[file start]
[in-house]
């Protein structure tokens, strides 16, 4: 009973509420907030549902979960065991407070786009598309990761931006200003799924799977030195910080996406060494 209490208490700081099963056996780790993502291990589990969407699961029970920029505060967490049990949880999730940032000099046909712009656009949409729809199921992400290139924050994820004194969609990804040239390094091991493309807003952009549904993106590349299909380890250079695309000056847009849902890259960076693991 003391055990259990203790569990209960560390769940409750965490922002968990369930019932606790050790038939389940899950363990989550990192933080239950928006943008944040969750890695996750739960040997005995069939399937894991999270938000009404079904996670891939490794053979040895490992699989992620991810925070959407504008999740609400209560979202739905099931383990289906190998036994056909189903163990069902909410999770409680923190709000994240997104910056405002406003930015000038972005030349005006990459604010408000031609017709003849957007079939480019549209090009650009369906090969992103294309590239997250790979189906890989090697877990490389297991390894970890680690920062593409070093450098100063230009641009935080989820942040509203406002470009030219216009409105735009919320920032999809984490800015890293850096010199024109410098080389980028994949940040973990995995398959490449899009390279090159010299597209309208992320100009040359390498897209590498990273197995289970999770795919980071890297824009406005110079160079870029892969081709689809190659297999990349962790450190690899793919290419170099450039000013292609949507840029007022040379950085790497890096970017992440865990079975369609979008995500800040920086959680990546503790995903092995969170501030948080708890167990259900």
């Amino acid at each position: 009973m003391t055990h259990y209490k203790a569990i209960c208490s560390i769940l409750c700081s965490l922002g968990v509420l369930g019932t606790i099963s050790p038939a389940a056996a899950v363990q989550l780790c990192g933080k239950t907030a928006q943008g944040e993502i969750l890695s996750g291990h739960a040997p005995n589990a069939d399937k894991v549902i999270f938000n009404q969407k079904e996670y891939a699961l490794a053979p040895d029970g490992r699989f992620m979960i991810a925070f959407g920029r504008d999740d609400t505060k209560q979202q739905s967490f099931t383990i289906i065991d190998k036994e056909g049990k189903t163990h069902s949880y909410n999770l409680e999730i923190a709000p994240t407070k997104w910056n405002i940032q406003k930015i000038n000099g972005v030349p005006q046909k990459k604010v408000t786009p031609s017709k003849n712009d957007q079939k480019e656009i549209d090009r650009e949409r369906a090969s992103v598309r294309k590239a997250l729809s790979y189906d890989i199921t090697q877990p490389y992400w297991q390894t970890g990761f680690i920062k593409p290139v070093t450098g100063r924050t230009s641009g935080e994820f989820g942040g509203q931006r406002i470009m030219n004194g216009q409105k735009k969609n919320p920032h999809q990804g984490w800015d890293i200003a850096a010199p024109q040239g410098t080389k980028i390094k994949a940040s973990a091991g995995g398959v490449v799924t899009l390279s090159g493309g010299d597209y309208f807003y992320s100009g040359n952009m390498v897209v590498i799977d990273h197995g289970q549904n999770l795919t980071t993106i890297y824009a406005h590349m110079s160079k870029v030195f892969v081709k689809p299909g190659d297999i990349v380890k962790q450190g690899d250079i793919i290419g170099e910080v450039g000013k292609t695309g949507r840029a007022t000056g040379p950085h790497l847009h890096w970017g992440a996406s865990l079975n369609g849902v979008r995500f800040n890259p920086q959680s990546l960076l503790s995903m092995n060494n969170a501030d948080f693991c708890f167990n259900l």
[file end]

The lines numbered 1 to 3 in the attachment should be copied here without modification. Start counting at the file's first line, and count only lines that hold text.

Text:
[in-house]
């Protein structure tokens, strides 16, 4: 009973509420907030549902979960065991407070786009598309990761931006200003799924799977030195910080996406060494 209490208490700081099963056996780790993502291990589990969407699961029970920029505060967490049990949880999730940032000099046909712009656009949409729809199921992400290139924050994820004194969609990804040239390094091991493309807003952009549904993106590349299909380890250079695309000056847009849902890259960076693991 003391055990259990203790569990209960560390769940409750965490922002968990369930019932606790050790038939389940899950363990989550990192933080239950928006943008944040969750890695996750739960040997005995069939399937894991999270938000009404079904996670891939490794053979040895490992699989992620991810925070959407504008999740609400209560979202739905099931383990289906190998036994056909189903163990069902909410999770409680923190709000994240997104910056405002406003930015000038972005030349005006990459604010408000031609017709003849957007079939480019549209090009650009369906090969992103294309590239997250790979189906890989090697877990490389297991390894970890680690920062593409070093450098100063230009641009935080989820942040509203406002470009030219216009409105735009919320920032999809984490800015890293850096010199024109410098080389980028994949940040973990995995398959490449899009390279090159010299597209309208992320100009040359390498897209590498990273197995289970999770795919980071890297824009406005110079160079870029892969081709689809190659297999990349962790450190690899793919290419170099450039000013292609949507840029007022040379950085790497890096970017992440865990079975369609979008995500800040920086959680990546503790995903092995969170501030948080708890167990259900």
């Amino acid at each position: 009973m003391t055990h259990y209490k203790a569990i209960c208490s560390i769940l409750c700081s965490l922002g968990v509420l369930g019932t606790i099963s050790p038939a389940a056996a899950v363990q989550l780790c990192g933080k239950t907030a928006q943008g944040e993502i969750l890695s996750g291990h739960a040997p005995n589990a069939d399937k894991v549902i999270f938000n009404q969407k079904e996670y891939a699961l490794a053979p040895d029970g490992r699989f992620m979960i991810a925070f959407g920029r504008d999740d609400t505060k209560q979202q739905s967490f099931t383990i289906i065991d190998k036994e056909g049990k189903t163990h069902s949880y909410n999770l409680e999730i923190a709000p994240t407070k997104w910056n405002i940032q406003k930015i000038n000099g972005v030349p005006q046909k990459k604010v408000t786009p031609s017709k003849n712009d957007q079939k480019e656009i549209d090009r650009e949409r369906a090969s992103v598309r294309k590239a997250l729809s790979y189906d890989i199921t090697q877990p490389y992400w297991q390894t970890g990761f680690i920062k593409p290139v070093t450098g100063r924050t230009s641009g935080e994820f989820g942040g509203q931006r406002i470009m030219n004194g216009q409105k735009k969609n919320p920032h999809q990804g984490w800015d890293i200003a850096a010199p024109q040239g410098t080389k980028i390094k994949a940040s973990a091991g995995g398959v490449v799924t899009l390279s090159g493309g010299d597209y309208f807003y992320s100009g040359n952009m390498v897209v590498i799977d990273h197995g289970q549904n999770l795919t980071t993106i890297y824009a406005h590349m110079s160079k870029v030195f892969v081709k689809p299909g190659d297999i990349v380890k962790q450190g690899d250079i793919i290419g170099e910080v450039g000013k292609t695309g949507r840029a007022t000056g040379p950085h790497l847009h890096w970017g992440a996406s865990l079975n369609g849902v979008r995500f800040n890259p920086q959680s990546l960076l503790s995903m092995n060494n969170a501030d948080f693991c708890f167990n259900l």